Spatial and matrix influences on the biogeography of insect taxa in forest fragments in Central Uganda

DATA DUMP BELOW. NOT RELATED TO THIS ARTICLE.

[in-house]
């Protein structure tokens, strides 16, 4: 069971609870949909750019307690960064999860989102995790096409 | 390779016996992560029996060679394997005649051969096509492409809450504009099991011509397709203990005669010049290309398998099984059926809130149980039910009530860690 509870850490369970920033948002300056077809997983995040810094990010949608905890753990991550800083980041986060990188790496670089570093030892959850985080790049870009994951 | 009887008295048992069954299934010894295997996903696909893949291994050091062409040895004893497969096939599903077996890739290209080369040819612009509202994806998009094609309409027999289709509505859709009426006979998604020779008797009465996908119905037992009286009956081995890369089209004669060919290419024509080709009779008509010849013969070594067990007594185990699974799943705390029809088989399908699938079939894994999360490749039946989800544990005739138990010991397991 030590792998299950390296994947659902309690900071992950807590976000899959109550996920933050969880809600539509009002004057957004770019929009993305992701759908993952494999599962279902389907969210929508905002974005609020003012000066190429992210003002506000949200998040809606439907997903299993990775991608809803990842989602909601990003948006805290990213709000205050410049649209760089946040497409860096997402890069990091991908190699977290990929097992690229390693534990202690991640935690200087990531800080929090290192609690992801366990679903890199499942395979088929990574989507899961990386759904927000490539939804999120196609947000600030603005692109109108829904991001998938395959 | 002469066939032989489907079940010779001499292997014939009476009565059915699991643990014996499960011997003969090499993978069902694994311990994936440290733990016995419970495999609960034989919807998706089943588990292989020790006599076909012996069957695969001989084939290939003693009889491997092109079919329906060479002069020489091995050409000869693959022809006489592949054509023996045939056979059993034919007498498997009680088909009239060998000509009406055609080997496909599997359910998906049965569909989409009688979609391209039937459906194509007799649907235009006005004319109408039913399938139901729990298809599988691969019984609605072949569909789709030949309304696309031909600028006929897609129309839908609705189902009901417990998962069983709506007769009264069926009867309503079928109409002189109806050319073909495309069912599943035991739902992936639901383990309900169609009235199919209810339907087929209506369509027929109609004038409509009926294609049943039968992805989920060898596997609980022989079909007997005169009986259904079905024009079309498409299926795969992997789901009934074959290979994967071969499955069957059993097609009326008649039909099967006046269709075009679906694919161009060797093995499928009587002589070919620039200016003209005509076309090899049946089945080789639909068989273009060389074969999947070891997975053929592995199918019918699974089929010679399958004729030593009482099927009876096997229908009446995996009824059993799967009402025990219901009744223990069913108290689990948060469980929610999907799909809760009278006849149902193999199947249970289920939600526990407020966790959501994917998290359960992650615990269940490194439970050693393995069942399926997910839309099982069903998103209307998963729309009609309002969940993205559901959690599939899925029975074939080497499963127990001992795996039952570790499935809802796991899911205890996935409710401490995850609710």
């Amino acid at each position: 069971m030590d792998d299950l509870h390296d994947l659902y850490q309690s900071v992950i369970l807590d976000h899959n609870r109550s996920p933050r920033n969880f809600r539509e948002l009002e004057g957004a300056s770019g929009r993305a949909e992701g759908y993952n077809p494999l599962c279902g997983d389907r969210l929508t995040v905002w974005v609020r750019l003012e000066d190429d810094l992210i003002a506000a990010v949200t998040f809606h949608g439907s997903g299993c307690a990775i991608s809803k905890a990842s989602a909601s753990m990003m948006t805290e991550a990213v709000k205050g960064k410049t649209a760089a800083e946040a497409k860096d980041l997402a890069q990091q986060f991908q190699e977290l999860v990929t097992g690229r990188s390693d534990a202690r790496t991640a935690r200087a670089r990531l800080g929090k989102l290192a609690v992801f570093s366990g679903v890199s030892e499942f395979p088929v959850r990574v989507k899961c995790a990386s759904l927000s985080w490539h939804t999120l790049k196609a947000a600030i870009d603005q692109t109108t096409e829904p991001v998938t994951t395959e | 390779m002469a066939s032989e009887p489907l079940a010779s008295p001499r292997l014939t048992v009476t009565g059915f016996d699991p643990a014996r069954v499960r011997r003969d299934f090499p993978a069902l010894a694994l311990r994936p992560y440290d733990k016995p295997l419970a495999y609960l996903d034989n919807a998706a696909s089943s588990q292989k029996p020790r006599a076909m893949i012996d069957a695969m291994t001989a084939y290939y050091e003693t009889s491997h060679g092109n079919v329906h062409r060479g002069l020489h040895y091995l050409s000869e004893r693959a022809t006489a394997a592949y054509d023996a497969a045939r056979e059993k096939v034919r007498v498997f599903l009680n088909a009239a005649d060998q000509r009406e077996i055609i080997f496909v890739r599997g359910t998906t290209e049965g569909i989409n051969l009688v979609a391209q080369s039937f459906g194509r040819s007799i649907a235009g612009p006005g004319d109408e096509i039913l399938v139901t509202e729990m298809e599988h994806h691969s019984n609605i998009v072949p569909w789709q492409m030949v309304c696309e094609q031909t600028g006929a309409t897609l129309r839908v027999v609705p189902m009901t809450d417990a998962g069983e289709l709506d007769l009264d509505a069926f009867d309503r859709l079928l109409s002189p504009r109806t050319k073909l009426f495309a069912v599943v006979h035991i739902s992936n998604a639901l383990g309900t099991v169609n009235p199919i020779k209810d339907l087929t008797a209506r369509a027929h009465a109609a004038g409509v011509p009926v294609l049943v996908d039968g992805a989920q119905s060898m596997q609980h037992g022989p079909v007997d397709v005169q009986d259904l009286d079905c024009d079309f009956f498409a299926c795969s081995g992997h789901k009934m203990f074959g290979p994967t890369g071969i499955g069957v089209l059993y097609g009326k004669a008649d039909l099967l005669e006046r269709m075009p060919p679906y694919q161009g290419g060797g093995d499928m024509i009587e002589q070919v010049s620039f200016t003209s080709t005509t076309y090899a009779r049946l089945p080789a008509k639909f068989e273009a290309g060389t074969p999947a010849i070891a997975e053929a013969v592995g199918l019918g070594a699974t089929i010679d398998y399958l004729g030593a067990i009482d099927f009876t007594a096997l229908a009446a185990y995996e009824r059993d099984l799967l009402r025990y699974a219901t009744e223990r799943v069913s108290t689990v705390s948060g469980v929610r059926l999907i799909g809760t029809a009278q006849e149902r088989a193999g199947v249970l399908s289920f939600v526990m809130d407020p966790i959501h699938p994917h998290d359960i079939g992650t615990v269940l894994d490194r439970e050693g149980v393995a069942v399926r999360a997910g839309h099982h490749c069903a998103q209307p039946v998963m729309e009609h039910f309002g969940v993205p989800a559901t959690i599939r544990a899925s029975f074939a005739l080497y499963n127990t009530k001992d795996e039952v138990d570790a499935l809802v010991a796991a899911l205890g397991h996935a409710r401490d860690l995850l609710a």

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How best to manage forest patches, mitigate the consequences of forest fragmentation, and enable landscape permeability are key questions facing conservation scientists and managers. In Uganda, most protected forests have undergone considerable changes from a range of human activities in recent decades. As such once continuous forests now exist as ‘islands’ (patches) in a matrix of non-forest habitats. In fragmented forest landscapes, the capacity of matrix habitats to support forest species varies. However, very little is known of how faunal communities and in particular insect assemblages utilize resources within the patch-matrix landscape. This study explored spatial and temporal patterns of diversity and distribution of butterflies, moths and grasshoppers in the patch-matrix landscapes of three protected forests: Mabira (largely stable and recovering from past encroachment, albeit with minor illegal logging, but disturbed at the edges), Zika and Mpanga (relatively undisturbed and unchanged internally, but with substantially altered matrix), all in central Uganda. All together, 25156 individuals (326 species) of butterflies, 1131 individuals (41 species) of silkmoths, 1564 individuals (44 species) of hawkmoths and 2173 individuals (49 species) of grasshoppers were recorded in the forests and surrounding matrix habitats. There was a marked decline in species richness and abundance over time and across the land-use gradient: from mature forests to mixed gardens. The decline was more evident for forest specialist species, while generalist species mostly showed the reverse trend. This decline was observed even in relatively stable Zika and Mpanga forests. Along the vertical stratum, there were more individuals in the understorey compared to the canopy, but higher proportions of specialists were in the canopy. One strategically directed survey in Mabira resulted in the re-discovery of Oshwea dubiosa only previously known from a single holotype female from West-Central Democratic Republic of Congo. This has added to the scientific knowledge of the species, its range and habitat affiliation. Although results of this study underscore the value of protected forests in maintaining biodiversity, it also acknowledges the importance of some of the altered habitats such as cardamom and shade coffee plantations that maintain relic forest species. Therefore detailed knowledge of species and threats within patch-matrix landscape is critical to site prioritization and conservation planning. Since protected forests are ecologically linked to their surrounding habitats, failure to stem broad-scale loss and degradation of the matrix habitats will consequently increase the likelihood of serious biodiversity declines and subsequent extinction.